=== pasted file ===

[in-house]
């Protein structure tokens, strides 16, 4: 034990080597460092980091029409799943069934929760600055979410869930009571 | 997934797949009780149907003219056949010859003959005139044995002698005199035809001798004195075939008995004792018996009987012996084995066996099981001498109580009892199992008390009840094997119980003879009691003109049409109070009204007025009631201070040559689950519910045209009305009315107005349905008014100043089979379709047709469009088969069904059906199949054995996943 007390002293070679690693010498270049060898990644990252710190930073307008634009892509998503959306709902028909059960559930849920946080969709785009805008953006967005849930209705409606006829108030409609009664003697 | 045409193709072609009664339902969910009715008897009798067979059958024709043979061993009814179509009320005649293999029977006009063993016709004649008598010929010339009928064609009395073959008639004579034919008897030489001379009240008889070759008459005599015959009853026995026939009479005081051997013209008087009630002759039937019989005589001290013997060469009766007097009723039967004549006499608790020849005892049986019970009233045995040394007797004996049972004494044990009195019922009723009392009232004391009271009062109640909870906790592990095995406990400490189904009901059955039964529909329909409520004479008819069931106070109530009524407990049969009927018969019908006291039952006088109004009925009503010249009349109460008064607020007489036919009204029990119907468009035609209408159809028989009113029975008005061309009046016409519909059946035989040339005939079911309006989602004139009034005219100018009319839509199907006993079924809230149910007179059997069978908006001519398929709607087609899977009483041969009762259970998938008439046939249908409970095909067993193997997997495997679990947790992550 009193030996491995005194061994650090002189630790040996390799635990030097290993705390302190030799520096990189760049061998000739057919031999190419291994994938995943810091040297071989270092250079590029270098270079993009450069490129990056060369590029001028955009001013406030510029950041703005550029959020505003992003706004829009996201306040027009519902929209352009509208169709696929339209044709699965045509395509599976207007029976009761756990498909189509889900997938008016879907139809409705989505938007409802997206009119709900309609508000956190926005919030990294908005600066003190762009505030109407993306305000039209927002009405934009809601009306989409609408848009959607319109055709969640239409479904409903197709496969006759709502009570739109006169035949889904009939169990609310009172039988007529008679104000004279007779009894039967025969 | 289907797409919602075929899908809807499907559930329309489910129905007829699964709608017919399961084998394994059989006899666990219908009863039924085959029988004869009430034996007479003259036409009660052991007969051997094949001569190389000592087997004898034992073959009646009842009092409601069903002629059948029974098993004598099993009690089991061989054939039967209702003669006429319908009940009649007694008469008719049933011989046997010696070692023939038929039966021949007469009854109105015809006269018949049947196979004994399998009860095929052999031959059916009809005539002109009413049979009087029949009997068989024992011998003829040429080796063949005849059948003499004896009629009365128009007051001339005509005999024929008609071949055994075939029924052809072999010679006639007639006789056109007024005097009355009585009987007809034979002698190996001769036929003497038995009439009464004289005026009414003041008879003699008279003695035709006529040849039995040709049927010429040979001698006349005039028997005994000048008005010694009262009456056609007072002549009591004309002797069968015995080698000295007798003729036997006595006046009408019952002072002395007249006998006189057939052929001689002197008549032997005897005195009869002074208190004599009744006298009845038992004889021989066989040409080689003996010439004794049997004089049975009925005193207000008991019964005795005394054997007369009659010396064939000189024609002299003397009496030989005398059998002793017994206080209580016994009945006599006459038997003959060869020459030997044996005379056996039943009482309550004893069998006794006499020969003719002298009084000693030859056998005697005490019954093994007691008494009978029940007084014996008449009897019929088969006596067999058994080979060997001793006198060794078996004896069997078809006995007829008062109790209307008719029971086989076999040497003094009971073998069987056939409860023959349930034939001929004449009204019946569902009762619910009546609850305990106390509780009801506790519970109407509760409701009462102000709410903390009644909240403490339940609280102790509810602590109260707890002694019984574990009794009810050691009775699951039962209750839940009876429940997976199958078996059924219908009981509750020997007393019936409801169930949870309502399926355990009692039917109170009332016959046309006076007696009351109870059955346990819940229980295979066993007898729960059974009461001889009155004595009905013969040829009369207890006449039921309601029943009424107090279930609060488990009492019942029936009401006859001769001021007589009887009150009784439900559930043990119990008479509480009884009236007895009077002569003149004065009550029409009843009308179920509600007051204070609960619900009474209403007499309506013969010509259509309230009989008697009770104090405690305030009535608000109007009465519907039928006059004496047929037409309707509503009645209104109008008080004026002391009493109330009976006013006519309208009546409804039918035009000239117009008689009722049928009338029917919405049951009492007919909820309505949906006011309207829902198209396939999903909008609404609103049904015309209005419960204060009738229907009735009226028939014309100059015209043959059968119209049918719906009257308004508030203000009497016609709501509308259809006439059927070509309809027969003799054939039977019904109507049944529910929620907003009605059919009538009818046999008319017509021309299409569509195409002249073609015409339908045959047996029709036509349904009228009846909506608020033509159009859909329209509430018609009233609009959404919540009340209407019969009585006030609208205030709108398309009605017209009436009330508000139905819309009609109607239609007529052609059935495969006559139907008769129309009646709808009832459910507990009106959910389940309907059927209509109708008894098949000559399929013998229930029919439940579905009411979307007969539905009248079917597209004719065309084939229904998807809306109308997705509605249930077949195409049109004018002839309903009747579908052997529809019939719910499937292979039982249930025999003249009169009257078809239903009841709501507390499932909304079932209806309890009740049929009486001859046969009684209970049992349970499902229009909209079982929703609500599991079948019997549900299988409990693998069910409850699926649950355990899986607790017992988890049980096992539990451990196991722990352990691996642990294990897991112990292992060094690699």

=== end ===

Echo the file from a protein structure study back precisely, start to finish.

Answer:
[in-house]
């Protein structure tokens, strides 16, 4: 034990080597460092980091029409799943069934929760600055979410869930009571 | 997934797949009780149907003219056949010859003959005139044995002698005199035809001798004195075939008995004792018996009987012996084995066996099981001498109580009892199992008390009840094997119980003879009691003109049409109070009204007025009631201070040559689950519910045209009305009315107005349905008014100043089979379709047709469009088969069904059906199949054995996943 007390002293070679690693010498270049060898990644990252710190930073307008634009892509998503959306709902028909059960559930849920946080969709785009805008953006967005849930209705409606006829108030409609009664003697 | 045409193709072609009664339902969910009715008897009798067979059958024709043979061993009814179509009320005649293999029977006009063993016709004649008598010929010339009928064609009395073959008639004579034919008897030489001379009240008889070759008459005599015959009853026995026939009479005081051997013209008087009630002759039937019989005589001290013997060469009766007097009723039967004549006499608790020849005892049986019970009233045995040394007797004996049972004494044990009195019922009723009392009232004391009271009062109640909870906790592990095995406990400490189904009901059955039964529909329909409520004479008819069931106070109530009524407990049969009927018969019908006291039952006088109004009925009503010249009349109460008064607020007489036919009204029990119907468009035609209408159809028989009113029975008005061309009046016409519909059946035989040339005939079911309006989602004139009034005219100018009319839509199907006993079924809230149910007179059997069978908006001519398929709607087609899977009483041969009762259970998938008439046939249908409970095909067993193997997997495997679990947790992550 009193030996491995005194061994650090002189630790040996390799635990030097290993705390302190030799520096990189760049061998000739057919031999190419291994994938995943810091040297071989270092250079590029270098270079993009450069490129990056060369590029001028955009001013406030510029950041703005550029959020505003992003706004829009996201306040027009519902929209352009509208169709696929339209044709699965045509395509599976207007029976009761756990498909189509889900997938008016879907139809409705989505938007409802997206009119709900309609508000956190926005919030990294908005600066003190762009505030109407993306305000039209927002009405934009809601009306989409609408848009959607319109055709969640239409479904409903197709496969006759709502009570739109006169035949889904009939169990609310009172039988007529008679104000004279007779009894039967025969 | 289907797409919602075929899908809807499907559930329309489910129905007829699964709608017919399961084998394994059989006899666990219908009863039924085959029988004869009430034996007479003259036409009660052991007969051997094949001569190389000592087997004898034992073959009646009842009092409601069903002629059948029974098993004598099993009690089991061989054939039967209702003669006429319908009940009649007694008469008719049933011989046997010696070692023939038929039966021949007469009854109105015809006269018949049947196979004994399998009860095929052999031959059916009809005539002109009413049979009087029949009997068989024992011998003829040429080796063949005849059948003499004896009629009365128009007051001339005509005999024929008609071949055994075939029924052809072999010679006639007639006789056109007024005097009355009585009987007809034979002698190996001769036929003497038995009439009464004289005026009414003041008879003699008279003695035709006529040849039995040709049927010429040979001698006349005039028997005994000048008005010694009262009456056609007072002549009591004309002797069968015995080698000295007798003729036997006595006046009408019952002072002395007249006998006189057939052929001689002197008549032997005897005195009869002074208190004599009744006298009845038992004889021989066989040409080689003996010439004794049997004089049975009925005193207000008991019964005795005394054997007369009659010396064939000189024609002299003397009496030989005398059998002793017994206080209580016994009945006599006459038997003959060869020459030997044996005379056996039943009482309550004893069998006794006499020969003719002298009084000693030859056998005697005490019954093994007691008494009978029940007084014996008449009897019929088969006596067999058994080979060997001793006198060794078996004896069997078809006995007829008062109790209307008719029971086989076999040497003094009971073998069987056939409860023959349930034939001929004449009204019946569902009762619910009546609850305990106390509780009801506790519970109407509760409701009462102000709410903390009644909240403490339940609280102790509810602590109260707890002694019984574990009794009810050691009775699951039962209750839940009876429940997976199958078996059924219908009981509750020997007393019936409801169930949870309502399926355990009692039917109170009332016959046309006076007696009351109870059955346990819940229980295979066993007898729960059974009461001889009155004595009905013969040829009369207890006449039921309601029943009424107090279930609060488990009492019942029936009401006859001769001021007589009887009150009784439900559930043990119990008479509480009884009236007895009077002569003149004065009550029409009843009308179920509600007051204070609960619900009474209403007499309506013969010509259509309230009989008697009770104090405690305030009535608000109007009465519907039928006059004496047929037409309707509503009645209104109008008080004026002391009493109330009976006013006519309208009546409804039918035009000239117009008689009722049928009338029917919405049951009492007919909820309505949906006011309207829902198209396939999903909008609404609103049904015309209005419960204060009738229907009735009226028939014309100059015209043959059968119209049918719906009257308004508030203000009497016609709501509308259809006439059927070509309809027969003799054939039977019904109507049944529910929620907003009605059919009538009818046999008319017509021309299409569509195409002249073609015409339908045959047996029709036509349904009228009846909506608020033509159009859909329209509430018609009233609009959404919540009340209407019969009585006030609208205030709108398309009605017209009436009330508000139905819309009609109607239609007529052609059935495969006559139907008769129309009646709808009832459910507990009106959910389940309907059927209509109708008894098949000559399929013998229930029919439940579905009411979307007969539905009248079917597209004719065309084939229904998807809306109308997705509605249930077949195409049109004018002839309903009747579908052997529809019939719910499937292979039982249930025999003249009169009257078809239903009841709501507390499932909304079932209806309890009740049929009486001859046969009684209970049992349970499902229009909209079982929703609500599991079948019997549900299988409990693998069910409850699926649950355990899986607790017992988890049980096992539990451990196991722990352990691996642990294990897991112990292992060094690699």